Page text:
By Megan Hoert Hughes

Steve Matson, Dean of The Graduate School, presents awards to winners of the 2018 Summer Undergraduate Pipeline Research Symposium.
Steve Matson, Dean of The Graduate School, presents awards to winners of the 2018 Summer Undergraduate Pipeline Research Symposium.

On July 25, 2018, more than 130 undergraduate researchers from fourteen different programs came together for poster and oral presentations at the 4th Annual Summer Undergraduate Pipeline Research Symposium hosted by The Graduate School at UNC-Chapel Hill. Eight of these scholars are part of the 2018-2019 cohort of IDEA 2.0 (Increasing Diversity and Enhancing Academia) a National Science Foundation-funded program of the UNC Institute for the Environment. 

Will Hamilton (far right of top photo), an environmental sciences major, won an award for his poster titled “Isolating Storm Flow Events to Better Understand Nutrient Transport in the Jordan Lake Watershed.” Hamilton was mentored by Diego Riveros-Irequi, an assistant Professor in the Department of Geography, and Joseph Delesantro, a graduate student in the ecology department.

IDEA 2.0 student Abby Fancher (Geology) shares her bivalves research with Karl Castillo, associate professor of marine sciences and Cortland Gilliam a doctoral student in education.
IDEA 2.0 student Abby Fancher shares her bivalves research with Karl Castillo, associate professor of marine sciences and Cortland Gilliam a doctoral student in education.

One IDEA 2.0 student, Abby Fancher, a geology major with minors in geography and studio art, completed a project titled “Latitudinal Patterns in Lifespan and Growth Rate of Pliocene Glycymeris subovata” under the mentorship of Donna Surge, a professor in geological sciences, and  David Moss, a research assistant in geological sciences. Fancher plans to continue work in the Surge lab during the academic year and present her research at the upcoming Geological Society of America Annual Meeting.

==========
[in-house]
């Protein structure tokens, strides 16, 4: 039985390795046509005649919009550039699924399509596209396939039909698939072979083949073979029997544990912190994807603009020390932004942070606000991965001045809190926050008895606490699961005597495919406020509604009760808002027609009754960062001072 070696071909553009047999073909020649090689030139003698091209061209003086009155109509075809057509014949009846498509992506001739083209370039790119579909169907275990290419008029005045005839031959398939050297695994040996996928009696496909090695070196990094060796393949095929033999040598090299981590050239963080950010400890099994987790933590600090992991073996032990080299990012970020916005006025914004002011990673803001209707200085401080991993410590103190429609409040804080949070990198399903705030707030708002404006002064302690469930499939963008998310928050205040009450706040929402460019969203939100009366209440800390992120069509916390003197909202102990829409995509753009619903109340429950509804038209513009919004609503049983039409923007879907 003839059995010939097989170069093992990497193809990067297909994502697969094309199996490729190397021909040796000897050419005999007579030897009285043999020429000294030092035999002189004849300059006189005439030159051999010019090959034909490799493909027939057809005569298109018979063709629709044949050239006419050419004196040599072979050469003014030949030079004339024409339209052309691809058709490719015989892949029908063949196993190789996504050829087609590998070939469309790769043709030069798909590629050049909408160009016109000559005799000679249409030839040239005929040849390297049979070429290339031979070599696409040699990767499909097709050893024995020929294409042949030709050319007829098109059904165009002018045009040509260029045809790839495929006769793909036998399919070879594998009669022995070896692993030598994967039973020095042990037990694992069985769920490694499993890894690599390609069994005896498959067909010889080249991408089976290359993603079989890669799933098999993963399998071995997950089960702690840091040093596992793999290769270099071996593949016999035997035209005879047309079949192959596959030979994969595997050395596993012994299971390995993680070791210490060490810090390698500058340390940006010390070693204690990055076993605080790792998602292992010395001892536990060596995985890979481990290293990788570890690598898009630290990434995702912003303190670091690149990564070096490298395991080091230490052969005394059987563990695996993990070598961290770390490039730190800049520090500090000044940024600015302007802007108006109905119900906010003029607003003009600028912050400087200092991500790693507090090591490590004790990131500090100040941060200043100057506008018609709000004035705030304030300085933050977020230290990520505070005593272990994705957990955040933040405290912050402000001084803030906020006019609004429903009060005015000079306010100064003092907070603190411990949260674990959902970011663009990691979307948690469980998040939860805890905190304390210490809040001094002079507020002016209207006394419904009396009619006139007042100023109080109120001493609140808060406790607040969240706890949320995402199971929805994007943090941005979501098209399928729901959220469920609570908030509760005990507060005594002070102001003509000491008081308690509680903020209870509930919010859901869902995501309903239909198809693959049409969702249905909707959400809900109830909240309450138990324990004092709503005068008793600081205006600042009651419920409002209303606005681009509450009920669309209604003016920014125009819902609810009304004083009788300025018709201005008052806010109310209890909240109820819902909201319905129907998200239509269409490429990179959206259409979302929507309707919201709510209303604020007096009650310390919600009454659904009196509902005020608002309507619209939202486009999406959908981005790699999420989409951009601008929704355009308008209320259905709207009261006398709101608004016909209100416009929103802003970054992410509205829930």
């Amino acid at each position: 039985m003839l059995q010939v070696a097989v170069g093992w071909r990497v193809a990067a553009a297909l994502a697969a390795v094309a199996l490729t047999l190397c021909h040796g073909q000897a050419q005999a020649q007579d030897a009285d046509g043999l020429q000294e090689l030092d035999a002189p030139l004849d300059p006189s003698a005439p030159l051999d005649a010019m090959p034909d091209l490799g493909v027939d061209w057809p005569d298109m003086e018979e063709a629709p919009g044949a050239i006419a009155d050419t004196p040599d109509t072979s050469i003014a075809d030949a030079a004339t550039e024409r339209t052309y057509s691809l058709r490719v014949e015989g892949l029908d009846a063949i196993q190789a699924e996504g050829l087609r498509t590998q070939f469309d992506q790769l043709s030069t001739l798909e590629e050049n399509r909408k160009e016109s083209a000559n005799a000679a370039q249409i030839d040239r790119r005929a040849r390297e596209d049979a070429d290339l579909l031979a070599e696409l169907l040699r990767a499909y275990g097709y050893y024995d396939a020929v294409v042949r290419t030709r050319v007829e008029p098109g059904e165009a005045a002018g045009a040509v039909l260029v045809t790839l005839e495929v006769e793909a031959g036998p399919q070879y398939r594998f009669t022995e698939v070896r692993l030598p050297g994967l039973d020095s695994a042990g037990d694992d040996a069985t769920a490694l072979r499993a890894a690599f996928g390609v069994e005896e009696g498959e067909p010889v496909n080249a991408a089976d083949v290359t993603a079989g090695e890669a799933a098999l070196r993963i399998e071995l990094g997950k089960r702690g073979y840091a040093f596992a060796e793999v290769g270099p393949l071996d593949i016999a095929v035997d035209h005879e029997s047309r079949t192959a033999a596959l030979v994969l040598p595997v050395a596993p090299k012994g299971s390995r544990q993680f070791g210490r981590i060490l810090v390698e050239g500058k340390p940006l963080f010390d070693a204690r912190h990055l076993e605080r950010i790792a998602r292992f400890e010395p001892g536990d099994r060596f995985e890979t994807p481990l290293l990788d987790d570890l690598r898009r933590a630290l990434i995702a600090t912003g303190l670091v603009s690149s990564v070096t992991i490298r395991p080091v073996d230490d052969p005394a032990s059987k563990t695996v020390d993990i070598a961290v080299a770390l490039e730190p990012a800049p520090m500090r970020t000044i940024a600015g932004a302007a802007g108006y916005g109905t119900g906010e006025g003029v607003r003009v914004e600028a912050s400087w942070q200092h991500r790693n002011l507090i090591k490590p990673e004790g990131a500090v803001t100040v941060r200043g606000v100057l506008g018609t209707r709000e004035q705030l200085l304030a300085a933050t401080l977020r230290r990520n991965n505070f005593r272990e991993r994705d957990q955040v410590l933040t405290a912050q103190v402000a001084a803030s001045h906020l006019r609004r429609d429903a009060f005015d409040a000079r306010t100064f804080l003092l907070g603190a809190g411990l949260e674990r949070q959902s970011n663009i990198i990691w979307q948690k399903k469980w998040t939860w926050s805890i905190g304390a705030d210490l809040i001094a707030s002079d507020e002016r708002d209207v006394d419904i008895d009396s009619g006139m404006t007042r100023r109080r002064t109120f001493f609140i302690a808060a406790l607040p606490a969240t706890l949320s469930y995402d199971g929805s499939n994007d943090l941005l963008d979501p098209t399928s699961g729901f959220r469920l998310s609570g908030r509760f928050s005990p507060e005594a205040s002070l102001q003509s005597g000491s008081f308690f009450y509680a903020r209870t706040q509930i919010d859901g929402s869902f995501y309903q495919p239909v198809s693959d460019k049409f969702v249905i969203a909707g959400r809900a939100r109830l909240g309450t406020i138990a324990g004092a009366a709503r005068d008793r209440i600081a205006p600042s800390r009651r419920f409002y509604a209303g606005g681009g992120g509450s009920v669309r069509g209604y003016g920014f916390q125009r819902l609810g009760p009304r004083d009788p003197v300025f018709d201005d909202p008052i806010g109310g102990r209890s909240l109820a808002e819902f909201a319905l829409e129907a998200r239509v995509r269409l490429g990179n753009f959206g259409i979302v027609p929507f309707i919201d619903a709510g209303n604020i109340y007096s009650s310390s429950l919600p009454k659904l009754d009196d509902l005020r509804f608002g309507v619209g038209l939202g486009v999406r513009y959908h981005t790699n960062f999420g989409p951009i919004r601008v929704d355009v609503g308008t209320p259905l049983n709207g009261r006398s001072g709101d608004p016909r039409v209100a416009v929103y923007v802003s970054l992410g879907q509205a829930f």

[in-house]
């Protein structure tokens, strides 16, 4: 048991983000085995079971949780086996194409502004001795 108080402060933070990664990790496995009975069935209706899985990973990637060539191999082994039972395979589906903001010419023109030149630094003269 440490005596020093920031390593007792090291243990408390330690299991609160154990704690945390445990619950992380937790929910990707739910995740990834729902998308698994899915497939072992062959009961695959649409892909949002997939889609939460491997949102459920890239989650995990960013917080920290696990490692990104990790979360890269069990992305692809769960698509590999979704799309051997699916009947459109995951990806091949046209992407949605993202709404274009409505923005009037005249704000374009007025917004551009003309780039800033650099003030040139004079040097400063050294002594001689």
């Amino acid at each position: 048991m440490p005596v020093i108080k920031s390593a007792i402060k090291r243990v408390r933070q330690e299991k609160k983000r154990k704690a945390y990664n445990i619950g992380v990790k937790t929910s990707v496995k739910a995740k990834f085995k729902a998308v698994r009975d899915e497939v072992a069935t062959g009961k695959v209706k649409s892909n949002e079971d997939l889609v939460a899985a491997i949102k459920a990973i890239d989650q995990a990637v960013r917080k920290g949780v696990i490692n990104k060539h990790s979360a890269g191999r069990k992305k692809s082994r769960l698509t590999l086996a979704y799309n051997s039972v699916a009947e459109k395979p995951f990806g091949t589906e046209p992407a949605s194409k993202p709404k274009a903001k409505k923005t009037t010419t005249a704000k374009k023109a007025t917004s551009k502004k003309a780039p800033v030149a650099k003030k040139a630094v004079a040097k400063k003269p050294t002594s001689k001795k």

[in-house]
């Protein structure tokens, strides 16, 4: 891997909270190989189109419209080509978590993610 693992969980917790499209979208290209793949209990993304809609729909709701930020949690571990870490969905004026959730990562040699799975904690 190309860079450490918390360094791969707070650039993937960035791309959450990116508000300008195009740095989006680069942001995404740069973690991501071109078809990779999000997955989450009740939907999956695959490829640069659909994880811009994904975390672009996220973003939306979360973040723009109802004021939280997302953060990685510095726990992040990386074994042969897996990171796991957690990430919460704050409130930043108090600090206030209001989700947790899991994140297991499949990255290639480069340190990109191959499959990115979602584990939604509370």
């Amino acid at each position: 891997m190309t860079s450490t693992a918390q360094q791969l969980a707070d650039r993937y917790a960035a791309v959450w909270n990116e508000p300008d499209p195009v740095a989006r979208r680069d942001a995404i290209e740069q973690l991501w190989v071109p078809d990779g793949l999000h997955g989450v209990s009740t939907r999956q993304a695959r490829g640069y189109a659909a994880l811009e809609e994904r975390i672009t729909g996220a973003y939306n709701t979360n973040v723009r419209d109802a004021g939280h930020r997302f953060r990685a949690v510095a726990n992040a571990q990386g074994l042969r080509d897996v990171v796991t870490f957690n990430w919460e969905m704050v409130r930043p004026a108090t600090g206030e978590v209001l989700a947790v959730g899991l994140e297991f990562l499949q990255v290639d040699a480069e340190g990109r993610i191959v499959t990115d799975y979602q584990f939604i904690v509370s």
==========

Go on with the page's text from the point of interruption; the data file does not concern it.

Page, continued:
IDEA 2.0 student Madeline Hunt presents her research on conductivity-depth-temperature sensor data correction.

Another student, Madeline Hunt, a geophysics and physics major, presented a project titled “Technique for Removing Salinity Spiking from Conductivity-Depth-Temperature Sensor Data” under the mentorship of Harvey Seim, a professor of marine science, and Sara M. Haines, a research associate in the Department of Marine Sciences. Hunt’s project came up with a method for correcting salinity data obtained from underwater gliders used as part of the PEACH (Processes driving Exchange at Cape Hatteras) project and she plans to present her research at the Mid-Atlantic Bight Physical Oceanography and Meteorology Meeting (MABPOM).

The 2018-2019 cohort will continue to meet throughout the academic year for geoscience-focused “Saturday Intensives.”  For more information on IDEA 2.0, please contact Megan Hoert Hughes at meganhughes@unc.eduHughes is the program coordinator for IDEA. Kathleen Gray, director of the Environmental Resource Program, associate director for IE’s Outreach and Public Service and a clinical assistant professor; and Drew Colman, professor and chair of the Department of Geological Sciences are co-principal investigators for IDEA 2.0.

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